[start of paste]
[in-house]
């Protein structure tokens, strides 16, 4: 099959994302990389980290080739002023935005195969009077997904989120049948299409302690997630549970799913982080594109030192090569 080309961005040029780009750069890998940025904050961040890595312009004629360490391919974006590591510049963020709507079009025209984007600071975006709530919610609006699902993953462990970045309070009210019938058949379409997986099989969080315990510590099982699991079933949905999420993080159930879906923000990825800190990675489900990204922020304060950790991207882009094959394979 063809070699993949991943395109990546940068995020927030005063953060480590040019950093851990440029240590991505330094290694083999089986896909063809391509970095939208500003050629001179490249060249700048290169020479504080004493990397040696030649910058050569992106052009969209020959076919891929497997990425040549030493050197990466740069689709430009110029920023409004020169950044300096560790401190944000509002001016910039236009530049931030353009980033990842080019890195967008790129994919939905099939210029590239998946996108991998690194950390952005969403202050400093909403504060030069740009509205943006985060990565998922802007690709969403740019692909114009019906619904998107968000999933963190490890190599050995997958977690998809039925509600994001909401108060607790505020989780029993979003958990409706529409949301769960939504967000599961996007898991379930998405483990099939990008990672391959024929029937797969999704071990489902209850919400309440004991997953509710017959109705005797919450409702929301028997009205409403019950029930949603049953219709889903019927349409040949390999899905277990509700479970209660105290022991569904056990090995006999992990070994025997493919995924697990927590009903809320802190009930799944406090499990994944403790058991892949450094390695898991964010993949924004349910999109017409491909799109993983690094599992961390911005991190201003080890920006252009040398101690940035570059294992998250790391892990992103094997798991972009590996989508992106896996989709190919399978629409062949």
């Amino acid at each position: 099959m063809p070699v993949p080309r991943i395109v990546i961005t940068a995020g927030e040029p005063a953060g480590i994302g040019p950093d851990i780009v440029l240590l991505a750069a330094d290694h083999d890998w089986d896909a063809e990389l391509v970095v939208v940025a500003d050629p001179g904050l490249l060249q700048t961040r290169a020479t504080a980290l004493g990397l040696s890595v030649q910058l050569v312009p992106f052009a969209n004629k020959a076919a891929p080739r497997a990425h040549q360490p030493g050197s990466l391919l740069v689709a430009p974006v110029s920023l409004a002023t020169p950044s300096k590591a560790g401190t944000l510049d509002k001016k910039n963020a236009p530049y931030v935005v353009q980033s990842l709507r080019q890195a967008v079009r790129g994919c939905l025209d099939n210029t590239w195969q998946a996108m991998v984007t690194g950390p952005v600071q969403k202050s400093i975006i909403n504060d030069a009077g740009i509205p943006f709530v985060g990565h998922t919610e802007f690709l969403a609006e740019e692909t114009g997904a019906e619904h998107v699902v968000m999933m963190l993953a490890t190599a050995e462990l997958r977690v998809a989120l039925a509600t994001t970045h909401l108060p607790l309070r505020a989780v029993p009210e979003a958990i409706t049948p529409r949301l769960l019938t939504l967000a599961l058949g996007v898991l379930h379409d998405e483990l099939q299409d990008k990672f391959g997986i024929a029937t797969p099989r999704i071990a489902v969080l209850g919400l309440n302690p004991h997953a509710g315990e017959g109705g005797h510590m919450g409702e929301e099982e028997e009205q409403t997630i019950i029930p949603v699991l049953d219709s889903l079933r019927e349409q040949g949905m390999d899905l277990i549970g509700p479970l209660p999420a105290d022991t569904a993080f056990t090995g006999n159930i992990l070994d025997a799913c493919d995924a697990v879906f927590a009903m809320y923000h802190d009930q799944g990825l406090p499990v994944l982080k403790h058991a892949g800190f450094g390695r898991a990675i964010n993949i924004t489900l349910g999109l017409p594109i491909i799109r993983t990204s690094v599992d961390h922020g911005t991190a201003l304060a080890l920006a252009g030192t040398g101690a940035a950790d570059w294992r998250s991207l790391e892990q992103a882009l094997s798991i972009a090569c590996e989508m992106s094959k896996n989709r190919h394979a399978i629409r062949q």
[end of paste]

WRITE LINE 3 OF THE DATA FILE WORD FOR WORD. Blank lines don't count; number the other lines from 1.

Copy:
């Amino acid at each position: 099959m063809p070699v993949p080309r991943i395109v990546i961005t940068a995020g927030e040029p005063a953060g480590i994302g040019p950093d851990i780009v440029l240590l991505a750069a330094d290694h083999d890998w089986d896909a063809e990389l391509v970095v939208v940025a500003d050629p001179g904050l490249l060249q700048t961040r290169a020479t504080a980290l004493g990397l040696s890595v030649q910058l050569v312009p992106f052009a969209n004629k020959a076919a891929p080739r497997a990425h040549q360490p030493g050197s990466l391919l740069v689709a430009p974006v110029s920023l409004a002023t020169p950044s300096k590591a560790g401190t944000l510049d509002k001016k910039n963020a236009p530049y931030v935005v353009q980033s990842l709507r080019q890195a967008v079009r790129g994919c939905l025209d099939n210029t590239w195969q998946a996108m991998v984007t690194g950390p952005v600071q969403k202050s400093i975006i909403n504060d030069a009077g740009i509205p943006f709530v985060g990565h998922t919610e802007f690709l969403a609006e740019e692909t114009g997904a019906e619904h998107v699902v968000m999933m963190l993953a490890t190599a050995e462990l997958r977690v998809a989120l039925a509600t994001t970045h909401l108060p607790l309070r505020a989780v029993p009210e979003a958990i409706t049948p529409r949301l769960l019938t939504l967000a599961l058949g996007v898991l379930h379409d998405e483990l099939q299409d990008k990672f391959g997986i024929a029937t797969p099989r999704i071990a489902v969080l209850g919400l309440n302690p004991h997953a509710g315990e017959g109705g005797h510590m919450g409702e929301e099982e028997e009205q409403t997630i019950i029930p949603v699991l049953d219709s889903l079933r019927e349409q040949g949905m390999d899905l277990i549970g509700p479970l209660p999420a105290d022991t569904a993080f056990t090995g006999n159930i992990l070994d025997a799913c493919d995924a697990v879906f927590a009903m809320y923000h802190d009930q799944g990825l406090p499990v994944l982080k403790h058991a892949g800190f450094g390695r898991a990675i964010n993949i924004t489900l349910g999109l017409p594109i491909i799109r993983t990204s690094v599992d961390h922020g911005t991190a201003l304060a080890l920006a252009g030192t040398g101690a940035a950790d570059w294992r998250s991207l790391e892990q992103a882009l094997s798991i972009a090569c590996e989508m992106s094959k896996n989709r190919h394979a399978i629409r062949q």